The polls may have closed and some results declared, but US midterm elections and the battle for control of Congress remain uncertain.
President Joe Biden attempted to rally his party the night before election day, warning that the coming elections will “shape what the next couple decades look like”. The current president is “regarded as something of a liability” by his own party, said James Matthews at Sky News ahead of the elections, though he was “confident” of holding on to the Senate.
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US political consultant and pollster Frank Luntz told The Times that Republicans would find success thanks to their focus on the economy and curbing inflation, and Democrats would suffer for their focus on abortion and former president Donald Trump. “Democrats ran on abortion and Trump while ignoring Americans’ growing economic hardship,” Luntz said, with polls suggesting that the economy and inflation were top of the list of voters’ concerns.
Trump was hoping to deliver “wins for candidates he endorsed” in order to strengthen his support base before announcing his “third campaign for the White House”, wrote The Guardian.
As votes continue to be counted, what can we take away from the US midterm results so far?
Red wave fails to appear
While the Democrats could still lose control of the House of Representatives, they’ll give a “huge sigh of relief”, wrote Sarah Smith at the BBC, adding that the “red wave” that was predicted to sweep the midterms “looks like more of a ripple”.
It turned into a night of “razor-thin victories for Republicans”, who failed to execute a “major House sweep”, wrote Ben Domenech in The Spectator. The Republicans have “effectively earned the ability to block things. But that’s all,” with a slim majority in the House still projected. The Senate race remains in the balance.
Senator Lindsey Graham told Fox News that it was not a wave “for darn sure” but described it as a “very good night” if the Republicans ended the election with majorities in the House and the Senate.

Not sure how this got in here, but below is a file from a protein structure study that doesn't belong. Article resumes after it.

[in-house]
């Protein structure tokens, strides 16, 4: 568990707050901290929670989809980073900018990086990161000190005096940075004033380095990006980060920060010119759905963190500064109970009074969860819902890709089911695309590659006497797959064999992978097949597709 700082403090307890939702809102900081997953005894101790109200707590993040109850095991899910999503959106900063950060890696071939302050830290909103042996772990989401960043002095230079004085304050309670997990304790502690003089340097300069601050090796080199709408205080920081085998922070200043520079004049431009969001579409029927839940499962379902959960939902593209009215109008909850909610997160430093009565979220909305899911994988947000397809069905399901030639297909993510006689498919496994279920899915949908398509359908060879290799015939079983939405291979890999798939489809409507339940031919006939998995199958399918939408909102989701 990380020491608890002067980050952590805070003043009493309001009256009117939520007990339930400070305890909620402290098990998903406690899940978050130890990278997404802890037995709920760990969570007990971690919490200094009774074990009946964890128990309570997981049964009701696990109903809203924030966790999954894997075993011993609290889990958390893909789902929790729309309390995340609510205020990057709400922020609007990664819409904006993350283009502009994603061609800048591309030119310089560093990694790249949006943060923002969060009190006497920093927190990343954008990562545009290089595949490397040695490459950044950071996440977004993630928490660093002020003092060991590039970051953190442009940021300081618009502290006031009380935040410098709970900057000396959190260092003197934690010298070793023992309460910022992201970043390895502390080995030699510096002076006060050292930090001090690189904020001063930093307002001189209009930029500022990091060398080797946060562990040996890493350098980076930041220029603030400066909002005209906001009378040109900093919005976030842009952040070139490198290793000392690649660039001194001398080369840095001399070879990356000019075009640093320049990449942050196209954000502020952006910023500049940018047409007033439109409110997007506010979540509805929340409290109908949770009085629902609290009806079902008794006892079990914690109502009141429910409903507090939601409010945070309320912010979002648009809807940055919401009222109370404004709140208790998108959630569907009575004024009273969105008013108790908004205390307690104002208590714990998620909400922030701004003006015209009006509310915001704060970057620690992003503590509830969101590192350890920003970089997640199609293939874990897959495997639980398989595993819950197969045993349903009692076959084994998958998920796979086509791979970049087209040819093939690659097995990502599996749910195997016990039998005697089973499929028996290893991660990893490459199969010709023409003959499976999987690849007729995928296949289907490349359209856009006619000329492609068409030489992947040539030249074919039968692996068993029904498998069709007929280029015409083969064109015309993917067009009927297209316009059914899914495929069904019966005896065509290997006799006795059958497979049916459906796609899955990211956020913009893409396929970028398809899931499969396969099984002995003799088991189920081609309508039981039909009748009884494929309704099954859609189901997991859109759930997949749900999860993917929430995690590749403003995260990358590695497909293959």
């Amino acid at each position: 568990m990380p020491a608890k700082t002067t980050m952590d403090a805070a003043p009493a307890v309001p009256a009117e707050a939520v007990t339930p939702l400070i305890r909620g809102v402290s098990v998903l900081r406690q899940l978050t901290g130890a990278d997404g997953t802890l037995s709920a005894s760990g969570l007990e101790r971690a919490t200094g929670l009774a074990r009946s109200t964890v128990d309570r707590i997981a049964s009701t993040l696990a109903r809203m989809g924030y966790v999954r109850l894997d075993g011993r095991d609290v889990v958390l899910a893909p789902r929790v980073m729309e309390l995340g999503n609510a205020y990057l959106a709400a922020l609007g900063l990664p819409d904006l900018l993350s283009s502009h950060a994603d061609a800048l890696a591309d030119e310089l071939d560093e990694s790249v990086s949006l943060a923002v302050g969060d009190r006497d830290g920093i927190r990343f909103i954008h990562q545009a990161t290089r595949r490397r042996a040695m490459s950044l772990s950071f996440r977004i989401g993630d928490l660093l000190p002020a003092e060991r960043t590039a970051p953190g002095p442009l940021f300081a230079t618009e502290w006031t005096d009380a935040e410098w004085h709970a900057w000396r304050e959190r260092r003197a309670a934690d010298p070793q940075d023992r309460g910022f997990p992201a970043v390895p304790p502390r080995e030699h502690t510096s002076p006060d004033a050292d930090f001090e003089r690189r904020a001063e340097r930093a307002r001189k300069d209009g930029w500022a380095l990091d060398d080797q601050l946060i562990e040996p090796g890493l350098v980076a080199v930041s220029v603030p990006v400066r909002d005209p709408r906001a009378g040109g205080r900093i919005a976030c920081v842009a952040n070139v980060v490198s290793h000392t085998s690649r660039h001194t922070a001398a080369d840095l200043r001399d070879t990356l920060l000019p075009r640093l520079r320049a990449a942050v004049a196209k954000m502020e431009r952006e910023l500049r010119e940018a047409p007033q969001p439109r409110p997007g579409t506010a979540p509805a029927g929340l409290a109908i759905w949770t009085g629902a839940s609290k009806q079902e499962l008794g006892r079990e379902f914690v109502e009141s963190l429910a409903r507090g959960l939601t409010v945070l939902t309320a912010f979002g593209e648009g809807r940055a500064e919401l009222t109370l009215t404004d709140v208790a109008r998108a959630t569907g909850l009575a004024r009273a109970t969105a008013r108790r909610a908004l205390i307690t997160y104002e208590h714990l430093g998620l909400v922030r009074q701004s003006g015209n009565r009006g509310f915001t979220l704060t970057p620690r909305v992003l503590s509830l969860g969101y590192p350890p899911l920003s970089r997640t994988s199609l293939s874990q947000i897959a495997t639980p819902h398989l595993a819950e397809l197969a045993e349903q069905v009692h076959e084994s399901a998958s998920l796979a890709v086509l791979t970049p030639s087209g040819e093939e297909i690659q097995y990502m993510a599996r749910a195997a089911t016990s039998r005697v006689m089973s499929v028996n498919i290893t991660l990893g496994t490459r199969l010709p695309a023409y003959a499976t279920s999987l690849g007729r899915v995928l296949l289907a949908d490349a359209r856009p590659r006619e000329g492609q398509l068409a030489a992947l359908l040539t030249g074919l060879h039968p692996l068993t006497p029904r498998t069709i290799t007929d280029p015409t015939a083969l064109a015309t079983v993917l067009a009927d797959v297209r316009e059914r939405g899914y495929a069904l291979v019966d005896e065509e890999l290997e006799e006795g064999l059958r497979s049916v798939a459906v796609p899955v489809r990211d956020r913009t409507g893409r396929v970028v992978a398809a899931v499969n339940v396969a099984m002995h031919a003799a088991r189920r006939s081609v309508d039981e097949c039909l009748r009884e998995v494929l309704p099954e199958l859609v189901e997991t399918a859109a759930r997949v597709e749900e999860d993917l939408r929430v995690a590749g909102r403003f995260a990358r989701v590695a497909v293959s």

“Flawed candidates and concerns about abortion rights ended up proving major obstacles to Republicans”, wrote Alex Seitz-Wald at NBC News, adding that they had hoped to ride “dissatisfaction about the economy” into power.
Better than expected for Biden and Democrats
The Democrats had “as good a midterms outcome as President Biden’s party could have dared to expect”, said The Hill, after key Senate victories in Pennsylvania and New Hampshire, and retaining House seats on the “endangered list”, including in Ohio, Virginia and Michigan.
The Democrats may not have control in the House or the Senate by the end of the elections, but they are “so evenly split that partisan control remained unknown”, said Seitz-Wald at NBC News.
As it stands, President Biden “appears set to lose fewer seats than either Barack Obama or Donald Trump” did at the same point, said the BBC. The midterms were predicted to be a “rejection of Joe Biden’s presidency”, said The Telegraph, but a “Gen Z ‘youthquake’” that was “energised by the issue of abortion”, seems to have stemmed the red wave.
Fetterman wins key battleground
The Democrats received one of their biggest boosts of the midterms after John Fetterman flipped the Senate seat in Pennsylvania in their favour. His campaign of “searching for votes in ‘ruby red’ parts of Pennsylvania”, wrote The Independent, seemed to work, as he defeated celebrity doctor Mehmet Oz.
The victory increased the Democrat “chances of retaining control of the chamber” in a tight race, said The Guardian. It proved Fetterman’s “brand of progressive populism” worked in the swing state, said The Hill, describing it as a “vital” victory for the Democrats.
Lacklustre night for Trump
While Fetterman’s victory delivered a boost for the Democrats, Oz’s loss was a blow to Donald Trump.
Though Donald Trump is not running, he still “cast a shadow” over the elections, said the BBC. That’s because the former president had endorsed a number of high-profile candidates ahead of a possible run at the White House in 2024. He was expecting an “overwhelming victory” for his endorsed candidates, but it has been nowhere near decisive.
“He helped saddle the GOP with poor candidates.” wrote Politico, and turned “the midterms into a choice between unpopular Biden and deeply unpopular Trump”.
Any bid to be the Republican candidate in 2024 will be launched “from his back foot”, concluded the BBC.
DeSantis takes Florida in landslide
The victory is seen as a boost for a potential presidential campaign in 2024, having had “success on a night that was underwhelming” overall for the Republicans.
The rumours of his potential presidential run have put him in Donald Trump’s firing line, with the former president using “blunt threats” to try and dissuade DeSantis from running, said The New York Times.
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